About 1,000 Vietnamese troops, backed by 105 mm howitzers, have penetrated a major Khmer Serei (Free Khmer) stronghold just inside Cambodia, according to Thai military sources.

The attack is the first concerted drive against a Khmer Serei settlement along the border and has driven some 30,000 civilians into Thailand, the sources added.

Analysts said the Vietnamese push might be the start of a campaign to clear a 40-mile stretch of the frontier where about half a million refugees are crowded into primitive camps run by the anticommunist Khmer Serei.

Vietnamese soldiers moved about 100 yards into Thai territory during the operation, which began Monday night, the Thai military sources said. Shells apparently fired by Vietnamese gunners fell on Thai positions near the village of Sanro Changan but caused no casualties. Thai guns fired back.

Some analysts believed the incursion was part of an attempt to encircle about 300 soldiers of the Khmer People's National Liberation Movement, the Khmer Serei group that operates in the area. Members of this movement said the troops broke out of the ring.

Firing was heard from across the border on Thursday, indicating the Khmer Serei were continuing resistance.

Thai military sources said the uprooted civilians will be allowed to go to a new U.N.-sponsored camp about seven miles from the border. Analysts said the Vietnamese attack could speed up Thai efforts to move people from two other camps, run by separate Khmer Serei groups along the border to the south. The Thai army feels the camps would be tempting targets for the Vietnamese and might cause fighting to spill into Thailand.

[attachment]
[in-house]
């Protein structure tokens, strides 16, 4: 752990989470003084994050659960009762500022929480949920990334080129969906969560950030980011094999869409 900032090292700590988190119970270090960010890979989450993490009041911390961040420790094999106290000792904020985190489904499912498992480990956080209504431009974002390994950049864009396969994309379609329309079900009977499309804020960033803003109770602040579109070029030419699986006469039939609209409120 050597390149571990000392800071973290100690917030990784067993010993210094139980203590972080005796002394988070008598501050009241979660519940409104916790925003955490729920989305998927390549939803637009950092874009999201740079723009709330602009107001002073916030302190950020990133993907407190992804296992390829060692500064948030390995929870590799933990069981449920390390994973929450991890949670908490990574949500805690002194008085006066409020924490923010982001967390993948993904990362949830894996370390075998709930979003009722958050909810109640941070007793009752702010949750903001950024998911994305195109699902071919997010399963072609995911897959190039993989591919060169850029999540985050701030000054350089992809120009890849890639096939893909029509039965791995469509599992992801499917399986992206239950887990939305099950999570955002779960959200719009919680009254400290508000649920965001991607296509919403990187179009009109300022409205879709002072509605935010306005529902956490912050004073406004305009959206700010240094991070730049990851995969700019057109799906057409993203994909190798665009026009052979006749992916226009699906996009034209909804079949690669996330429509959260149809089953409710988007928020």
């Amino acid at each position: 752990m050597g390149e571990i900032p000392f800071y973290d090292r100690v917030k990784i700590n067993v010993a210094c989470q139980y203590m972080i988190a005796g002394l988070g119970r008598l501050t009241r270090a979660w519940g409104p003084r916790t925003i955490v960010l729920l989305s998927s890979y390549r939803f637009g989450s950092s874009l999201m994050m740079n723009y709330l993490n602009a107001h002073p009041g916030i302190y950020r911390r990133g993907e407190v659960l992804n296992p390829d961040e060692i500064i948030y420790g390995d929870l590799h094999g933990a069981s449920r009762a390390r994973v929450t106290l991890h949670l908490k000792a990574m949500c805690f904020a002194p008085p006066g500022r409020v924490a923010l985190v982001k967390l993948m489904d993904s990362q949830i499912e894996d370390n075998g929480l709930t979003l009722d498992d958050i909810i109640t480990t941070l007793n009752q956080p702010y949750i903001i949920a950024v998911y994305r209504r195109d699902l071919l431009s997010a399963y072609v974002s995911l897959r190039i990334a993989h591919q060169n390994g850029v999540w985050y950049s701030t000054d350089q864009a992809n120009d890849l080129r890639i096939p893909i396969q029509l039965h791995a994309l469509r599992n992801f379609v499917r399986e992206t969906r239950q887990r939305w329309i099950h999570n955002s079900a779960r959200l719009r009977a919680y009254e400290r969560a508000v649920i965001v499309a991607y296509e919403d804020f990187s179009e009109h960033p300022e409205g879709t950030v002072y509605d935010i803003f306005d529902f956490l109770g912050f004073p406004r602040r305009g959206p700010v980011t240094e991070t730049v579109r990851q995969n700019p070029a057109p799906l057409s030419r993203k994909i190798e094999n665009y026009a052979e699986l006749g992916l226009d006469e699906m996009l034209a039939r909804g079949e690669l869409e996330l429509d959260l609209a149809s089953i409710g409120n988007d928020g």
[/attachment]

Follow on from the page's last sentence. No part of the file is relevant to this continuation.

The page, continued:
However, Khmer Serei soldiers at the two camps have forcibly prevented people from leaving. The camps' commanders fear their struggle will be lost if their population base is taken away.

The Khmer People's National Liberation Movement, the group attacked on Monday, is ranked by most analysts as the best disciplined of the various Khmer Serei groups that have emerged as a minor third force in the Cambodian conflict.

It is headed by Son Sann, 68, a French-educated politician who served as prime minister of Cambodia under Prince Norodom Sihanouk. Son Sann's whereabouts following the attack were not known.

Among noncommunist Cambodians, Son Sann is widely respected as an honest and capable leader. He is remembered for returning from exile to Phnom Penh shortly before the Khmer Rouge captured the city in 1975. In an emotional speech, he called on the American-supported marshal Lon Nol to leave the country to allow a political settlement with the Khmer Rouge. Lon Nol refused.

Because of Son Sann's wide appeal among Cambodians, the Vietnamese are reported to have been trying to persuade him to join The Heng Samrin administration in Phnom Penh. Thus analysts were surprised that the Vietnamese attacked Son Sann's group.

The movements' forces of up to 2,000 men and women are commanded by Dien Del, formerly a general in the Lon Nol army. Journalists who knew him then remember him as Lon Nol's most capable commander.

Analysts note that the movement, unlike other Khmer Serei groups, has not claimed it can defeat the Vietnamese on the battlefield. Vietnam is estimated to have 170,000 troops deployed in Cambodia.